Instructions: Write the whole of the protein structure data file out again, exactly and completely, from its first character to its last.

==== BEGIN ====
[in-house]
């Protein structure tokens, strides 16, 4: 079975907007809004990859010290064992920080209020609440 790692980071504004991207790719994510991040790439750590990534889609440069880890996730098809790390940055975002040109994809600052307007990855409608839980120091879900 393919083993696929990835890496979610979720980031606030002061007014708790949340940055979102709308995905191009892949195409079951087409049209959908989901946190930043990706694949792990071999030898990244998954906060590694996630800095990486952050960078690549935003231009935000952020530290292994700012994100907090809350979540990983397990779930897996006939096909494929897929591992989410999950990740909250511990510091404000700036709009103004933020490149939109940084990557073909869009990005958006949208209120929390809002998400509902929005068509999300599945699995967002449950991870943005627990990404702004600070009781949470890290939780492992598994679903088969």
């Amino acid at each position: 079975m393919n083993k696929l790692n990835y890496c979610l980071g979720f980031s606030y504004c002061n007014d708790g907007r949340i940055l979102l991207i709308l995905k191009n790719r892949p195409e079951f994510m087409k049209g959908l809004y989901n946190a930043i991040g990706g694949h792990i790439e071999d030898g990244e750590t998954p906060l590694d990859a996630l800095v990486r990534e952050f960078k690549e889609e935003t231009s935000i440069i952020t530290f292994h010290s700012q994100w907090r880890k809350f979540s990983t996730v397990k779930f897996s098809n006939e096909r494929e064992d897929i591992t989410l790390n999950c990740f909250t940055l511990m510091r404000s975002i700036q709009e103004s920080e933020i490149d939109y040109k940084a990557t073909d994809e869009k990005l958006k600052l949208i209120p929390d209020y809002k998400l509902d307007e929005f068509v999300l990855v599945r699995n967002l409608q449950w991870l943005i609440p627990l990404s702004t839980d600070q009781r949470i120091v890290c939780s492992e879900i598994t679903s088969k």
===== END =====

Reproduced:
[in-house]
């Protein structure tokens, strides 16, 4: 079975907007809004990859010290064992920080209020609440 790692980071504004991207790719994510991040790439750590990534889609440069880890996730098809790390940055975002040109994809600052307007990855409608839980120091879900 393919083993696929990835890496979610979720980031606030002061007014708790949340940055979102709308995905191009892949195409079951087409049209959908989901946190930043990706694949792990071999030898990244998954906060590694996630800095990486952050960078690549935003231009935000952020530290292994700012994100907090809350979540990983397990779930897996006939096909494929897929591992989410999950990740909250511990510091404000700036709009103004933020490149939109940084990557073909869009990005958006949208209120929390809002998400509902929005068509999300599945699995967002449950991870943005627990990404702004600070009781949470890290939780492992598994679903088969």
């Amino acid at each position: 079975m393919n083993k696929l790692n990835y890496c979610l980071g979720f980031s606030y504004c002061n007014d708790g907007r949340i940055l979102l991207i709308l995905k191009n790719r892949p195409e079951f994510m087409k049209g959908l809004y989901n946190a930043i991040g990706g694949h792990i790439e071999d030898g990244e750590t998954p906060l590694d990859a996630l800095v990486r990534e952050f960078k690549e889609e935003t231009s935000i440069i952020t530290f292994h010290s700012q994100w907090r880890k809350f979540s990983t996730v397990k779930f897996s098809n006939e096909r494929e064992d897929i591992t989410l790390n999950c990740f909250t940055l511990m510091r404000s975002i700036q709009e103004s920080e933020i490149d939109y040109k940084a990557t073909d994809e869009k990005l958006k600052l949208i209120p929390d209020y809002k998400l509902d307007e929005f068509v999300l990855v599945r699995n967002l409608q449950w991870l943005i609440p627990l990404s702004t839980d600070q009781r949470i120091v890290c939780s492992e879900i598994t679903s088969k």